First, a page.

Of course it isn't when you refuse to ascertain whether those your officers arrest are in the United States legally or not.

    And of course it isn't when you openly tell a Salt Lake Tribune reporter that you do not believe in upholding and enforcing laws that you don't agree with. According to the Tribune, when discussing the new Arizona law (SB1070) Burbank said: "When you talk about someone who is sworn to uphold the law, does that mean you uphold a law that is prejudicial or unethical or immoral? That's why I'm standing up now, and hopefully we don't get to that point so we don't have to face those decisions."

    So there you have it. Salt Lake City's police chief refuses to enforce Utah's document fraud and identity theft laws, grants immunity to illegal aliens from arrest, refuses to identify the immigration status of Latinos who are arrested, and supports "police nullification" of laws that he believes to be prejudicial, unethical, or immoral.

    Why then would anyone believe what Chief Burbank says about the overall crime rate of illegal aliens, or anything else for that matter? And why would a major city have a police chief who employs a sanctuary city policy and believes that he has the right to ignore or nullify laws that does not agree with?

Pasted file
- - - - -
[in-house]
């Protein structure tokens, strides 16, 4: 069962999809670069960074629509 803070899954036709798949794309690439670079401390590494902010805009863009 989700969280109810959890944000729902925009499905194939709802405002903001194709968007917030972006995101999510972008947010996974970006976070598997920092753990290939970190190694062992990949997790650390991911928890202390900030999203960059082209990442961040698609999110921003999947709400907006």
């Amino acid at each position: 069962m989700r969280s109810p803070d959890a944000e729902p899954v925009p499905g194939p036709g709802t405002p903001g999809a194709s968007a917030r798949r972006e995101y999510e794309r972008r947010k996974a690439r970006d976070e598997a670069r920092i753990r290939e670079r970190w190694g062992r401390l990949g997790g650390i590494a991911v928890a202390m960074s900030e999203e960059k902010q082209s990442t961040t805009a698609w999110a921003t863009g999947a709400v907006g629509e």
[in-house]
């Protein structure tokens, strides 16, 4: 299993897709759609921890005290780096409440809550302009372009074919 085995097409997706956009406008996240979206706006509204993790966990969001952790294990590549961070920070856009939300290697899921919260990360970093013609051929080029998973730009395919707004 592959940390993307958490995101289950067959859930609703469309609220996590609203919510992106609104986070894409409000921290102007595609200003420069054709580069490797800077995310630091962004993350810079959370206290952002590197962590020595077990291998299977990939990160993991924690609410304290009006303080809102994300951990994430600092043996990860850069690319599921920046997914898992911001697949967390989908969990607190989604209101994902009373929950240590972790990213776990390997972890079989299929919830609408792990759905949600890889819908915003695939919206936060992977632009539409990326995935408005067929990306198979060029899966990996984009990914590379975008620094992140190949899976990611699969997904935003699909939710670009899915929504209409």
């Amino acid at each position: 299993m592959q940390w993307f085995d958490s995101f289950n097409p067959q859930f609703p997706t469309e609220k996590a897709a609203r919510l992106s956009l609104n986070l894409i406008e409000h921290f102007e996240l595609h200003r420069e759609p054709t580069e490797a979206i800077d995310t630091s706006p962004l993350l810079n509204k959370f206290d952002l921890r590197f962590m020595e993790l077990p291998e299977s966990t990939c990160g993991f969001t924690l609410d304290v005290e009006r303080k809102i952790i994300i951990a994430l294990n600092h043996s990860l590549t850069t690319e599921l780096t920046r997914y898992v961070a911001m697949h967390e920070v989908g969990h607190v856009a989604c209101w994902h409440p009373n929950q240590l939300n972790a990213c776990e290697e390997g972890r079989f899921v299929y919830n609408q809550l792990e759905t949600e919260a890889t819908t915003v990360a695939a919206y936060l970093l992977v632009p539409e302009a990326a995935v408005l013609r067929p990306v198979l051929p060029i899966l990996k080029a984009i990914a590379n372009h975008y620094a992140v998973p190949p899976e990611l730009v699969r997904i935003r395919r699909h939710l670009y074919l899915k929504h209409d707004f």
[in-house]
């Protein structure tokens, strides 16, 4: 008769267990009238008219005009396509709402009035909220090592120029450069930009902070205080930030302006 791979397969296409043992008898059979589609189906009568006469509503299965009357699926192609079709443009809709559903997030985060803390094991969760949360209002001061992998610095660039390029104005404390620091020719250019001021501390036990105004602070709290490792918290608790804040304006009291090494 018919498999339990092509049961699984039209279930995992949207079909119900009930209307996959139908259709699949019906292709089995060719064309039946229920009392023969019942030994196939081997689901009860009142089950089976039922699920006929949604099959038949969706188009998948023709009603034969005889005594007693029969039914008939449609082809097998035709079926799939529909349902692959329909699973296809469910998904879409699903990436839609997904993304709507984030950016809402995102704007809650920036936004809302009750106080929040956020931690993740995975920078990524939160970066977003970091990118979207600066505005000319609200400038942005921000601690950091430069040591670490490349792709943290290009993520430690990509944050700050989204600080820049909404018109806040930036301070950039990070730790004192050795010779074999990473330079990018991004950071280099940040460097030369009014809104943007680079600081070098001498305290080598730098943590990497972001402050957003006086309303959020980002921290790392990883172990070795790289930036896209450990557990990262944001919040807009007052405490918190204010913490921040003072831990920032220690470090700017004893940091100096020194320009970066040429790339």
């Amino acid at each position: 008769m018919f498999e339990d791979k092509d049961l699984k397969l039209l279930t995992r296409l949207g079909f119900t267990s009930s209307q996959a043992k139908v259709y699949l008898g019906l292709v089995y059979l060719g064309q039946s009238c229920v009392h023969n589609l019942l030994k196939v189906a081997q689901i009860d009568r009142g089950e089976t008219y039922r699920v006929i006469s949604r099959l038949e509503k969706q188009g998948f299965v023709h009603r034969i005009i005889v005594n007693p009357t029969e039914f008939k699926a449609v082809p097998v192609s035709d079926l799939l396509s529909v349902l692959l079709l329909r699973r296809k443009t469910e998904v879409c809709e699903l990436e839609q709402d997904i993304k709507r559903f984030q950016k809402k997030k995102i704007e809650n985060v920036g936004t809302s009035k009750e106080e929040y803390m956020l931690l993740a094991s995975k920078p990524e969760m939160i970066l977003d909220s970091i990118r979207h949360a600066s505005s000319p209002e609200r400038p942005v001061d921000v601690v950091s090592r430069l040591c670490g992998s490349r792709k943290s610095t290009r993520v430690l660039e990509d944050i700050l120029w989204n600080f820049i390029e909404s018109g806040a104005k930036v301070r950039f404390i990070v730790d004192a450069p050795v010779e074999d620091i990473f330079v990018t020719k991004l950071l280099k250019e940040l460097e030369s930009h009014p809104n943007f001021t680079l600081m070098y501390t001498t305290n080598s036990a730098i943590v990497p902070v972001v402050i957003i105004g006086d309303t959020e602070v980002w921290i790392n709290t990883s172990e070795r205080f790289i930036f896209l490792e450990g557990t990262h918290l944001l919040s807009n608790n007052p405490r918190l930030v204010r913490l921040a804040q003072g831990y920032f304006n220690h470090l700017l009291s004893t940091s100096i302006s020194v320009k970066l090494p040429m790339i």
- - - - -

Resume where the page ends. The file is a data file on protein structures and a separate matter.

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  2. #2
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    Nov 2006
    TEXAS - The Lone Star State
    I wonder if the Chief has seen this report

  3. #3
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    Jun 2010
    Sounds to me based on the assessment of 50,000 kids under 18 in Utah have their identity stolen that he should be requesting a subponae to the social security administration for a list of all employers within his city limits who SSA records indicate are employing illegal aliens. They have the data, now whether they will release it even under subpoena is another question. The SSA master file index on each individual social security number has the W-2 info with the social security number on it and has the employers federal tax ID number to trace it back easily to the employer.

    Start with the biggest violators first and work your way down. Arrest all the indentity thieves as you move from employer to employer.

    Guess I will take my 11 year old Son's birth certificate and socia security card to the local SSA office and have them check and see if any earnings have been recorded against his number. The answer should be no so if there is I will request the employer that the record shows and file an identity theft complaint with the law enforcement agency in that employers jurisdiction.
    "Where is our democracy if the federal government can break the laws written and enacted by our congress on behalf of the people?"